Schumacher said he and his district director are working to figure out the best ways to work around those problems so they can share lessons learned with other Aurora principals.

“We’re using some people differently and tapping into volunteers a little differently, but if it’s a priority for you, there are ways of accommodating their schedules,” he said.

At Elkhart, full-time interventionists work with students in kindergarten through third grade who need extra help learning to read.

But the school doesn’t have the budget to hire the same professionals to work with older students. The three student paraprofessionals are helping bridge that gap, learning from the interventionists so they can work with fourth and fifth grade students.

Recently, the three started getting groups of students that they pull out during class to give them extra work on reading skills.

One exercise they worked on with fourth grade students recently was helping them identify if words had an “oi” or “oy” spelling based on their sounds. Students sounded out their syllables and used flashcards to group similar words.

Districts across the country have looked at similar approaches to help attract and prepare teachers for their own schools. In Denver, bond money voters approved last year is helping pay to expand a program this year where paraprofessionals can apply for a one-year program to become teachers while they continue working.

In the partnership at Elkhart, students paraprofessionals take longer than that, but in their first and second year are already learning how to write lessons during their afternoon classes and then working with teachers at the school to deliver the lessons and then reflect on how well they worked. Students say the model helps them feel supported.

“It’s really helping me to become more confident,” said Stephanie Richards, 26, the third paraprofessional. “I know I’m a lot more prepared.”

Schumacher said the model could also work in the future with students from other teaching schools or programs. It’s a small but important part, he said, toward helping larger efforts to attract and retain teachers, and also diversify the ranks.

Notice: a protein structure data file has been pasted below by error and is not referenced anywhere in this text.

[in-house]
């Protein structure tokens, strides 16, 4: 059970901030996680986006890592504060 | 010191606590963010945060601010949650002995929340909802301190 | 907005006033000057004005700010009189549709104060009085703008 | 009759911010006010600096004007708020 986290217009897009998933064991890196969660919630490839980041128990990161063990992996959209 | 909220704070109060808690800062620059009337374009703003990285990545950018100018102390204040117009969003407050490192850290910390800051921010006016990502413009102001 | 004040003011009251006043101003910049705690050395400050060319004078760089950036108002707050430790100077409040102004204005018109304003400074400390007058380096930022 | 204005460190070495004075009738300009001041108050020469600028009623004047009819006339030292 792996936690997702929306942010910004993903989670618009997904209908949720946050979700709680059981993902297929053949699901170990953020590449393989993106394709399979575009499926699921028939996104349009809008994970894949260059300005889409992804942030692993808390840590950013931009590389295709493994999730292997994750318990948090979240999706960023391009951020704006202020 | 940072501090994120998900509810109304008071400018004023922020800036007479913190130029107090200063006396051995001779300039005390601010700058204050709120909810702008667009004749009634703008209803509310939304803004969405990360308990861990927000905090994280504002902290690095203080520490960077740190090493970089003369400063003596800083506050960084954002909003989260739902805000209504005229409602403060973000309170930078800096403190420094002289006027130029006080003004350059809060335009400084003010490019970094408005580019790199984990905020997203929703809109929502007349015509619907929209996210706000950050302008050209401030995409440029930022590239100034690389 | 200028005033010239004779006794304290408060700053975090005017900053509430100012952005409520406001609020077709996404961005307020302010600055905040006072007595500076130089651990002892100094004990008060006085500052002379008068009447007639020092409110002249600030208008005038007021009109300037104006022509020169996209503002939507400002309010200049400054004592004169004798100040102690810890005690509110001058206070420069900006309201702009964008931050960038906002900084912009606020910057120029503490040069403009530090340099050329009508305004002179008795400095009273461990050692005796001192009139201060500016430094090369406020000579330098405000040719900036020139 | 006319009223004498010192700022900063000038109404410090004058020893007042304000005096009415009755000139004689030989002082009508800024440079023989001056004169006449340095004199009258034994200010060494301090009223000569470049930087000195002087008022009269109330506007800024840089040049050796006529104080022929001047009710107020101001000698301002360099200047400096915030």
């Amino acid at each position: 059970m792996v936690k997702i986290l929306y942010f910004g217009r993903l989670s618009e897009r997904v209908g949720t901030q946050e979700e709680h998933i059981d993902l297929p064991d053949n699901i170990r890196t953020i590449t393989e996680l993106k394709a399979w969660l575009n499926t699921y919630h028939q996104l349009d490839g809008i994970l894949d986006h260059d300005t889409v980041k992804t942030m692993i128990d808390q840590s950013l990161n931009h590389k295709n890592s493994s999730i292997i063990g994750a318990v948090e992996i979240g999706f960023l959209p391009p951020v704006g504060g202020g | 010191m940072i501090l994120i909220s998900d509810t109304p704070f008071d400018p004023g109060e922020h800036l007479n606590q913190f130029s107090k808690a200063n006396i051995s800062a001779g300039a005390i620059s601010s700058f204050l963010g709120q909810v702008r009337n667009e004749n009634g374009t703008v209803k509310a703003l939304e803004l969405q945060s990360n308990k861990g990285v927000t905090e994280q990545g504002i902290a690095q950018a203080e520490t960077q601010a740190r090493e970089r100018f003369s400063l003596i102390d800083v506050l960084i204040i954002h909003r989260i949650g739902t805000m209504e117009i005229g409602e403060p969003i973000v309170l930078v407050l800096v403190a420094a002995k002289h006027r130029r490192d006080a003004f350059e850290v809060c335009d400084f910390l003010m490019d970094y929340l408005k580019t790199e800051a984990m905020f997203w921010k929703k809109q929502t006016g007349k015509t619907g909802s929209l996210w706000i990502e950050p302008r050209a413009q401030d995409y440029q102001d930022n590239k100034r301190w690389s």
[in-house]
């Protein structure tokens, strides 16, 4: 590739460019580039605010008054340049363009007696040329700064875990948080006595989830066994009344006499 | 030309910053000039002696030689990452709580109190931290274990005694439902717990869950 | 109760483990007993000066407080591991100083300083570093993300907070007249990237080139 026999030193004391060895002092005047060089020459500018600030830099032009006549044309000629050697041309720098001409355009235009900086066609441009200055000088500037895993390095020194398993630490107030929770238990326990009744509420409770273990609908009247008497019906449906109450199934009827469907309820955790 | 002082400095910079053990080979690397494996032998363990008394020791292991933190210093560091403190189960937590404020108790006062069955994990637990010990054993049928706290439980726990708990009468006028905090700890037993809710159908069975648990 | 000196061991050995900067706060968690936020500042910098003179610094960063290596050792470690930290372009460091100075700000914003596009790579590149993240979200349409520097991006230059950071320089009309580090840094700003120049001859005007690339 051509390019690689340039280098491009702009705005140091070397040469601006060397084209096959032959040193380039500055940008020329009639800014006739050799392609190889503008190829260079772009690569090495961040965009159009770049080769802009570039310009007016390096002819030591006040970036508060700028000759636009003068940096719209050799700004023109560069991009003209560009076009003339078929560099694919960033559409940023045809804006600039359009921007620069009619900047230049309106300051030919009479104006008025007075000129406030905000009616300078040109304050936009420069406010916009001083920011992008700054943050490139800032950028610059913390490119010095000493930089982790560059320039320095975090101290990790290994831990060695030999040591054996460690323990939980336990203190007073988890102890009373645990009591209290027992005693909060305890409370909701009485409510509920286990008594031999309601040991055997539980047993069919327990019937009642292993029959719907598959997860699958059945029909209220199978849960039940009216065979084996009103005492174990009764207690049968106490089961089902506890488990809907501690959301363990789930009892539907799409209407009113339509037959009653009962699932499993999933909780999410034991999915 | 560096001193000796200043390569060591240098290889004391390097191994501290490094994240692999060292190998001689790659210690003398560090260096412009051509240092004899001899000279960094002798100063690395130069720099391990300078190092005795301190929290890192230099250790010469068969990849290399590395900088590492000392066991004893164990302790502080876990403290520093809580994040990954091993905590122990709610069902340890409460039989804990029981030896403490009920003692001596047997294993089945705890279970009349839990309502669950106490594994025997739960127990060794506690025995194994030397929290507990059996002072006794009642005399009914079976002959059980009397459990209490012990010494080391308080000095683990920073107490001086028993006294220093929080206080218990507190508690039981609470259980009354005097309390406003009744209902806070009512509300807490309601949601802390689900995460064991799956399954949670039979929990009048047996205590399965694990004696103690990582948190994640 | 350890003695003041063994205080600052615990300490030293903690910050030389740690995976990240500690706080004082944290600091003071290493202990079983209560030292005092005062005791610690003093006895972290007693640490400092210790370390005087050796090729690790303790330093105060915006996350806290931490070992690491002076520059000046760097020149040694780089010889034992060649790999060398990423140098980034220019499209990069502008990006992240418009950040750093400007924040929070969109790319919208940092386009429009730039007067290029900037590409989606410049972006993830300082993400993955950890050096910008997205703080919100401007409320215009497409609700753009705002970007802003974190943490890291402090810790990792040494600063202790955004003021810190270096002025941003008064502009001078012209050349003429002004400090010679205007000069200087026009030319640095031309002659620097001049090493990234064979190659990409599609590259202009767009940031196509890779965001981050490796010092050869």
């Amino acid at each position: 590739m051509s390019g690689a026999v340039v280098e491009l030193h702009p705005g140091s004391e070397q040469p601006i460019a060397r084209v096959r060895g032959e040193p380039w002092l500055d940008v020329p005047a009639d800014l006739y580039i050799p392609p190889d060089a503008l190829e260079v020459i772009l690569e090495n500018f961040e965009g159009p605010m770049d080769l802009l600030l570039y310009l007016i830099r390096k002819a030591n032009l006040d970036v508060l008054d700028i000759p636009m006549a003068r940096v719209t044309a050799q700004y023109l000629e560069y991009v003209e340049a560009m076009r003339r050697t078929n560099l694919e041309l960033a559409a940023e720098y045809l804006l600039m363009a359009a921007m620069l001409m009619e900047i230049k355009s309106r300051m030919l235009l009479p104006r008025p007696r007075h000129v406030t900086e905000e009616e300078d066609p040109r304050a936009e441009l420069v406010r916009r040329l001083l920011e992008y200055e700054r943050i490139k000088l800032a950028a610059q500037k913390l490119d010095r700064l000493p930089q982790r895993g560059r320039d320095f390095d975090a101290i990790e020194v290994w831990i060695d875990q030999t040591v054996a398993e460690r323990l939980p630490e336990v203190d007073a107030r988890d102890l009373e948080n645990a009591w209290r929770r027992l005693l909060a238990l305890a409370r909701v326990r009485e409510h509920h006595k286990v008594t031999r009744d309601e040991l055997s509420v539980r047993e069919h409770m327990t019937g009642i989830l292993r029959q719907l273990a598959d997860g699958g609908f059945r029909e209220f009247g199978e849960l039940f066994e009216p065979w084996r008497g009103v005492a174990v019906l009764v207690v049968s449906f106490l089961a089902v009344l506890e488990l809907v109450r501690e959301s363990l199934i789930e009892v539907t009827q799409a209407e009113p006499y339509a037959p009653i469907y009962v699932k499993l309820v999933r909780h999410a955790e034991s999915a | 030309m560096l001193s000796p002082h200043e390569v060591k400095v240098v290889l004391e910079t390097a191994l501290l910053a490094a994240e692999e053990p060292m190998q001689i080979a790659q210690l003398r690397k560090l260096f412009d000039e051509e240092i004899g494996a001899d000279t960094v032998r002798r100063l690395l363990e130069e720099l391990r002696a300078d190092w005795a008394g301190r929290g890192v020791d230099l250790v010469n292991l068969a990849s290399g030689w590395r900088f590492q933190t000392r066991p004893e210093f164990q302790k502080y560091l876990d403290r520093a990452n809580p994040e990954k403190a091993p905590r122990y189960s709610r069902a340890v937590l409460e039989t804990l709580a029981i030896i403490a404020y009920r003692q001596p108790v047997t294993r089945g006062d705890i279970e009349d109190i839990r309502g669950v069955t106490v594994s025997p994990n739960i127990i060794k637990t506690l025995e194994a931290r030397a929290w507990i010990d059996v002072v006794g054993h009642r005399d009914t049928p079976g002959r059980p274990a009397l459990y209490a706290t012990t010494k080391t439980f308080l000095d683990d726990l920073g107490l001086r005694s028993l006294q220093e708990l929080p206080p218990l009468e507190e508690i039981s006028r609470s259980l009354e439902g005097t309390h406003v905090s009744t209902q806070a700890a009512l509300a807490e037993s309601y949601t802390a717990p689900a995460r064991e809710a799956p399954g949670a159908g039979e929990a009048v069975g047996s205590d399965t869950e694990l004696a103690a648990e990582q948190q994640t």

“You’re doing something for the next generation of folks coming in,” he said.

surprise!

Teachers in Millington and Knoxville just won the Oscar awards of education

PHOTO: Milken Family Foundation
Millington English teacher Katherine Watkins reacts after learning that she is the recipient of a 2017 Milken Educator Award.

Two Tennessee teachers were surprised during school assemblies Thursday with a prestigious national teaching award, $25,000 checks, and a visit from the state’s education chief.

Katherine Watkins teaches high school English in Millington Municipal Schools in Shelby County. She serves as the English department chair and professional learning community coordinator at Millington Central High School. She is also a trained jazz pianist, published poet, and STEM teacher by summer.

PHOTO: Milken Family Foundation
Paula Franklin learns she is among the recipients.

Paula Franklin teaches Advanced Placement government at West High School in Knoxville. Since she took on the course, its enrollment has doubled, and 82 percent of her students pass with an average score that exceeds the national average.

The teachers are two of 45 educators being honored nationally with this year’s Milken Educator Awards from the Milken Family Foundation. The award includes a no-strings-attached check for $25,000.

“It is an honor to celebrate two exceptional Tennessee educators today on each end of the state,” said Education Commissioner Candice McQueen, who attended each assembly. “Paula Franklin and Katherine Watkins should be proud of the work they have done to build positive relationships with students and prepare them with the knowledge and skills to be successful in college and the workforce.”

Foundation chairman Lowell Milken was present to present the awards, which have been given to thousands of teachers since 1987.

PHOTO: Milken Family Foundation
Students gather around Millington teacher Katherine Watkins as she receives a check as part of her Milken Educator Award.

The Milken awards process starts with recommendations from sources that the foundation won’t identify. Names are then reviewed by committees appointed by state departments of education, and their recommendations are vetted by the foundation, which picks the winners.

Last year, Chattanooga elementary school teacher Katie Baker was Tennessee’s sole winner.

In all, 66 Tennessee educators have been recognized by the Milken Foundation and received a total of $1.6 million since the program began in the state in 1992.

You can learn more about the Milken Educator Awards here.